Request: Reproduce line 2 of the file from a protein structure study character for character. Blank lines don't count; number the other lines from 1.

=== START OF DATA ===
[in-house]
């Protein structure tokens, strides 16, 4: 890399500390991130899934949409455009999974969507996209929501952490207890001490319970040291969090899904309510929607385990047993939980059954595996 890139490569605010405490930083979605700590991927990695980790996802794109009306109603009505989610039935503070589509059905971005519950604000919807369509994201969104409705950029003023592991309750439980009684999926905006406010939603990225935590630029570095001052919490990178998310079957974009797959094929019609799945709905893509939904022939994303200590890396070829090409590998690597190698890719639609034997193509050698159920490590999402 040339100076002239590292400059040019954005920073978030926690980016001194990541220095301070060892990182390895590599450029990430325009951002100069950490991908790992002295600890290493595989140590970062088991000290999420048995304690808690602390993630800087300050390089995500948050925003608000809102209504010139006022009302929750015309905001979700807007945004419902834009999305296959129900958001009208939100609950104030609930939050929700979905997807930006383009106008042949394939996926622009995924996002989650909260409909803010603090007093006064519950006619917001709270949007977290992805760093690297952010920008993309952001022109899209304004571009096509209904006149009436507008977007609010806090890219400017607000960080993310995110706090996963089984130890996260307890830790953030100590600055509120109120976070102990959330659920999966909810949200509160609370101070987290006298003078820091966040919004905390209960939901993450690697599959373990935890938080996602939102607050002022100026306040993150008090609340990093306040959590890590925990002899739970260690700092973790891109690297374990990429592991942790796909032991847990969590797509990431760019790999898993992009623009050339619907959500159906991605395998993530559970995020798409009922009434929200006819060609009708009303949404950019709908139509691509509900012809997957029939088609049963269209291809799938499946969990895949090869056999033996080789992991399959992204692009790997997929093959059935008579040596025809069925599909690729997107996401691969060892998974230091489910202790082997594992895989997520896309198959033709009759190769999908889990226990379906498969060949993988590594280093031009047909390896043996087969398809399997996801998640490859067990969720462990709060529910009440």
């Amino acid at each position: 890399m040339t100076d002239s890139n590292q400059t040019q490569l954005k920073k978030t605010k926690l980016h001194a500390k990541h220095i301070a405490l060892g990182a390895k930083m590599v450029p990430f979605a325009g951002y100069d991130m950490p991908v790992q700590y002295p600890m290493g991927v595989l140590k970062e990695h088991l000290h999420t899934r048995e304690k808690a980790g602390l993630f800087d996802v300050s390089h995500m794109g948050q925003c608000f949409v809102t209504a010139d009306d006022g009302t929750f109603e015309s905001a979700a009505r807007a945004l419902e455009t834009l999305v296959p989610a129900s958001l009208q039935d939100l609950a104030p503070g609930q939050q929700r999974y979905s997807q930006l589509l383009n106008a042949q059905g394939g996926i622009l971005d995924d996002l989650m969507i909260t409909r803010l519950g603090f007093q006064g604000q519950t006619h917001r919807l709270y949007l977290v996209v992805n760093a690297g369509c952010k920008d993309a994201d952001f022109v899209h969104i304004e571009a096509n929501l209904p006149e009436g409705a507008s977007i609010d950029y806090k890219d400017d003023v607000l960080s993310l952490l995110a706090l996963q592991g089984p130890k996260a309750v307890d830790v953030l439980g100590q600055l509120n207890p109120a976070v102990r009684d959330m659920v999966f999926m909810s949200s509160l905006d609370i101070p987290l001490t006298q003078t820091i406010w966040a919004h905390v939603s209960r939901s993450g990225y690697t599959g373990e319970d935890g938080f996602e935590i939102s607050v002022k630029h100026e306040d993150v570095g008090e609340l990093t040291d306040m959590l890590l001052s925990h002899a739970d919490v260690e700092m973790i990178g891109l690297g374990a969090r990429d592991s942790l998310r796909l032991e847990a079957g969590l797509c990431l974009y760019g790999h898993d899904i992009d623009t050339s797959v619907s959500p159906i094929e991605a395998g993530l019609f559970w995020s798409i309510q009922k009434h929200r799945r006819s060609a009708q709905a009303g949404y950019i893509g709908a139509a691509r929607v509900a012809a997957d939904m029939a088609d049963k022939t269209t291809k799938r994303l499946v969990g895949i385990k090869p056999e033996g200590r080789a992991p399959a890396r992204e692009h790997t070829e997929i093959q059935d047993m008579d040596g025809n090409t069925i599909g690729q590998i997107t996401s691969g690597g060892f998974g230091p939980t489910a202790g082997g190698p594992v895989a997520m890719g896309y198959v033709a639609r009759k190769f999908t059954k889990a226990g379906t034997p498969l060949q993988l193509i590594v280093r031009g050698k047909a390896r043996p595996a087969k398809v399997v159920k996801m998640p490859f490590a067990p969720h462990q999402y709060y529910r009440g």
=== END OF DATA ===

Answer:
């Protein structure tokens, strides 16, 4: 890399500390991130899934949409455009999974969507996209929501952490207890001490319970040291969090899904309510929607385990047993939980059954595996 890139490569605010405490930083979605700590991927990695980790996802794109009306109603009505989610039935503070589509059905971005519950604000919807369509994201969104409705950029003023592991309750439980009684999926905006406010939603990225935590630029570095001052919490990178998310079957974009797959094929019609799945709905893509939904022939994303200590890396070829090409590998690597190698890719639609034997193509050698159920490590999402 040339100076002239590292400059040019954005920073978030926690980016001194990541220095301070060892990182390895590599450029990430325009951002100069950490991908790992002295600890290493595989140590970062088991000290999420048995304690808690602390993630800087300050390089995500948050925003608000809102209504010139006022009302929750015309905001979700807007945004419902834009999305296959129900958001009208939100609950104030609930939050929700979905997807930006383009106008042949394939996926622009995924996002989650909260409909803010603090007093006064519950006619917001709270949007977290992805760093690297952010920008993309952001022109899209304004571009096509209904006149009436507008977007609010806090890219400017607000960080993310995110706090996963089984130890996260307890830790953030100590600055509120109120976070102990959330659920999966909810949200509160609370101070987290006298003078820091966040919004905390209960939901993450690697599959373990935890938080996602939102607050002022100026306040993150008090609340990093306040959590890590925990002899739970260690700092973790891109690297374990990429592991942790796909032991847990969590797509990431760019790999898993992009623009050339619907959500159906991605395998993530559970995020798409009922009434929200006819060609009708009303949404950019709908139509691509509900012809997957029939088609049963269209291809799938499946969990895949090869056999033996080789992991399959992204692009790997997929093959059935008579040596025809069925599909690729997107996401691969060892998974230091489910202790082997594992895989997520896309198959033709009759190769999908889990226990379906498969060949993988590594280093031009047909390896043996087969398809399997996801998640490859067990969720462990709060529910009440």